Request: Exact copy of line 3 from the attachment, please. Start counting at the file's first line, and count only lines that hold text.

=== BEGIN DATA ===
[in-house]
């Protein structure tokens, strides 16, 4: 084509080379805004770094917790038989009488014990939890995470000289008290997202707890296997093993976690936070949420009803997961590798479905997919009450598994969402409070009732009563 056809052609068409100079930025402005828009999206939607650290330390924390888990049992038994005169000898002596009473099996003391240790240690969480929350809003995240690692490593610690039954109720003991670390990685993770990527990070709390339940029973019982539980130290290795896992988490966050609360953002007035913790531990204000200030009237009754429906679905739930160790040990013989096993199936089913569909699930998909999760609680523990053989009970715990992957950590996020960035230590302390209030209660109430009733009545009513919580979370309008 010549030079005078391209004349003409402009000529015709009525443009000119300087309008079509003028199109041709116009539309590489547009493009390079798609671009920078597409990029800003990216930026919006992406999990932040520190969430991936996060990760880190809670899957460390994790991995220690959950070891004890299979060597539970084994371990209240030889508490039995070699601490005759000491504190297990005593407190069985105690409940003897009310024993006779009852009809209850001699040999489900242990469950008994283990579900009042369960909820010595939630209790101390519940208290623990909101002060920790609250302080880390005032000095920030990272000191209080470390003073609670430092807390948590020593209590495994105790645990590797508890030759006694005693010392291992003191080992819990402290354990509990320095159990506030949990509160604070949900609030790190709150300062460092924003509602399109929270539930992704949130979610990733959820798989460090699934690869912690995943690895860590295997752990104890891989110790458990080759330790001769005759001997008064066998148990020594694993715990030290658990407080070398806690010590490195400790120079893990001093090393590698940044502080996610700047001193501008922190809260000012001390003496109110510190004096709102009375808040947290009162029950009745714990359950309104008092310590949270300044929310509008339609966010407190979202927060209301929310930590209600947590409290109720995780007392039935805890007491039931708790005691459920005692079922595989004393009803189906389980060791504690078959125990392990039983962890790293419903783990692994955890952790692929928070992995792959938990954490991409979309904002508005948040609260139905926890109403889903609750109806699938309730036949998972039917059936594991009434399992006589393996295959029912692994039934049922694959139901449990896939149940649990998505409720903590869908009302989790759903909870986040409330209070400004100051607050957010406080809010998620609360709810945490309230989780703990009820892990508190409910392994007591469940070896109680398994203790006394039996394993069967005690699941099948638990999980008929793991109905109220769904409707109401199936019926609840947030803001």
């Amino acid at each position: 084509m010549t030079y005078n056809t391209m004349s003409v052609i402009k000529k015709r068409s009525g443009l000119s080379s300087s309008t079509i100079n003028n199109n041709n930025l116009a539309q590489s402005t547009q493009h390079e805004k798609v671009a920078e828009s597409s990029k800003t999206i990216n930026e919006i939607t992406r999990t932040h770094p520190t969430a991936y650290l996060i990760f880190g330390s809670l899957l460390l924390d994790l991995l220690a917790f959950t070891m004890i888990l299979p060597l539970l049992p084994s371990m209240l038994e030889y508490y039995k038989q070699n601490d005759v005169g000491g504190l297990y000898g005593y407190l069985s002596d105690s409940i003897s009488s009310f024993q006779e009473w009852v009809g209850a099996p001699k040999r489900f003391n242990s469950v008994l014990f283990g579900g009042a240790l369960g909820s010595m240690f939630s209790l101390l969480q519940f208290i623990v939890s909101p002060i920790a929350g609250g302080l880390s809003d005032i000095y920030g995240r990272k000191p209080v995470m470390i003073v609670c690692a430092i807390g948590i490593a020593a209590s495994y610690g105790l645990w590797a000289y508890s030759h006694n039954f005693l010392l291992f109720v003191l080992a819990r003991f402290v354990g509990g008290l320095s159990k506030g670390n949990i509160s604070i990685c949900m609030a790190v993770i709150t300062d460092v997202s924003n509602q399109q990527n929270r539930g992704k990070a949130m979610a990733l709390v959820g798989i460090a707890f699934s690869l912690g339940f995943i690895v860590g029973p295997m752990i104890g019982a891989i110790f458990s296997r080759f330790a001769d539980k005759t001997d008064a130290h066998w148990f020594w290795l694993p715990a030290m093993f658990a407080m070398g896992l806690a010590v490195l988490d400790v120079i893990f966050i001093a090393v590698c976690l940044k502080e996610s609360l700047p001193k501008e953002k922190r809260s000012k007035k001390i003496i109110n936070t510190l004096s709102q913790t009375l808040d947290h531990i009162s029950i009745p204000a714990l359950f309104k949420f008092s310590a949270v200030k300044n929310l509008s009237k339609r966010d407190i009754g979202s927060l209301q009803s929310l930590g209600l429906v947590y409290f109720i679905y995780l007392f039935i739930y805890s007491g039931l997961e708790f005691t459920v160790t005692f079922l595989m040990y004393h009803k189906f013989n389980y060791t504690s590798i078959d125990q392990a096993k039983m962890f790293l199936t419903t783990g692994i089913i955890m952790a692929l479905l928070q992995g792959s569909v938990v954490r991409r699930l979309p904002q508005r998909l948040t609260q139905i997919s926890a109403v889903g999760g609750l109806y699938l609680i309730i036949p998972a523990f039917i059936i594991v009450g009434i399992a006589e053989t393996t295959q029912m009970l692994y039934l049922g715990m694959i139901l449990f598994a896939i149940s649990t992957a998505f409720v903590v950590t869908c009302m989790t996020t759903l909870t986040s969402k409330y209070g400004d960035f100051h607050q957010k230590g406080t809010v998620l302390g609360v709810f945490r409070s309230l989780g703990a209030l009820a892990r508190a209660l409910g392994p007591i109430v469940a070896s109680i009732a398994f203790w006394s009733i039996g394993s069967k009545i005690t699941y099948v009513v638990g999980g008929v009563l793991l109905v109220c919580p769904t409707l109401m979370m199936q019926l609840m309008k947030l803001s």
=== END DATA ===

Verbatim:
């Amino acid at each position: 084509m010549t030079y005078n056809t391209m004349s003409v052609i402009k000529k015709r068409s009525g443009l000119s080379s300087s309008t079509i100079n003028n199109n041709n930025l116009a539309q590489s402005t547009q493009h390079e805004k798609v671009a920078e828009s597409s990029k800003t999206i990216n930026e919006i939607t992406r999990t932040h770094p520190t969430a991936y650290l996060i990760f880190g330390s809670l899957l460390l924390d994790l991995l220690a917790f959950t070891m004890i888990l299979p060597l539970l049992p084994s371990m209240l038994e030889y508490y039995k038989q070699n601490d005759v005169g000491g504190l297990y000898g005593y407190l069985s002596d105690s409940i003897s009488s009310f024993q006779e009473w009852v009809g209850a099996p001699k040999r489900f003391n242990s469950v008994l014990f283990g579900g009042a240790l369960g909820s010595m240690f939630s209790l101390l969480q519940f208290i623990v939890s909101p002060i920790a929350g609250g302080l880390s809003d005032i000095y920030g995240r990272k000191p209080v995470m470390i003073v609670c690692a430092i807390g948590i490593a020593a209590s495994y610690g105790l645990w590797a000289y508890s030759h006694n039954f005693l010392l291992f109720v003191l080992a819990r003991f402290v354990g509990g008290l320095s159990k506030g670390n949990i509160s604070i990685c949900m609030a790190v993770i709150t300062d460092v997202s924003n509602q399109q990527n929270r539930g992704k990070a949130m979610a990733l709390v959820g798989i460090a707890f699934s690869l912690g339940f995943i690895v860590g029973p295997m752990i104890g019982a891989i110790f458990s296997r080759f330790a001769d539980k005759t001997d008064a130290h066998w148990f020594w290795l694993p715990a030290m093993f658990a407080m070398g896992l806690a010590v490195l988490d400790v120079i893990f966050i001093a090393v590698c976690l940044k502080e996610s609360l700047p001193k501008e953002k922190r809260s000012k007035k001390i003496i109110n936070t510190l004096s709102q913790t009375l808040d947290h531990i009162s029950i009745p204000a714990l359950f309104k949420f008092s310590a949270v200030k300044n929310l509008s009237k339609r966010d407190i009754g979202s927060l209301q009803s929310l930590g209600l429906v947590y409290f109720i679905y995780l007392f039935i739930y805890s007491g039931l997961e708790f005691t459920v160790t005692f079922l595989m040990y004393h009803k189906f013989n389980y060791t504690s590798i078959d125990q392990a096993k039983m962890f790293l199936t419903t783990g692994i089913i955890m952790a692929l479905l928070q992995g792959s569909v938990v954490r991409r699930l979309p904002q508005r998909l948040t609260q139905i997919s926890a109403v889903g999760g609750l109806y699938l609680i309730i036949p998972a523990f039917i059936i594991v009450g009434i399992a006589e053989t393996t295959q029912m009970l692994y039934l049922g715990m694959i139901l449990f598994a896939i149940s649990t992957a998505f409720v903590v950590t869908c009302m989790t996020t759903l909870t986040s969402k409330y209070g400004d960035f100051h607050q957010k230590g406080t809010v998620l302390g609360v709810f945490r409070s309230l989780g703990a209030l009820a892990r508190a209660l409910g392994p007591i109430v469940a070896s109680i009732a398994f203790w006394s009733i039996g394993s069967k009545i005690t699941y099948v009513v638990g999980g008929v009563l793991l109905v109220c919580p769904t409707l109401m979370m199936q019926l609840m309008k947030l803001s």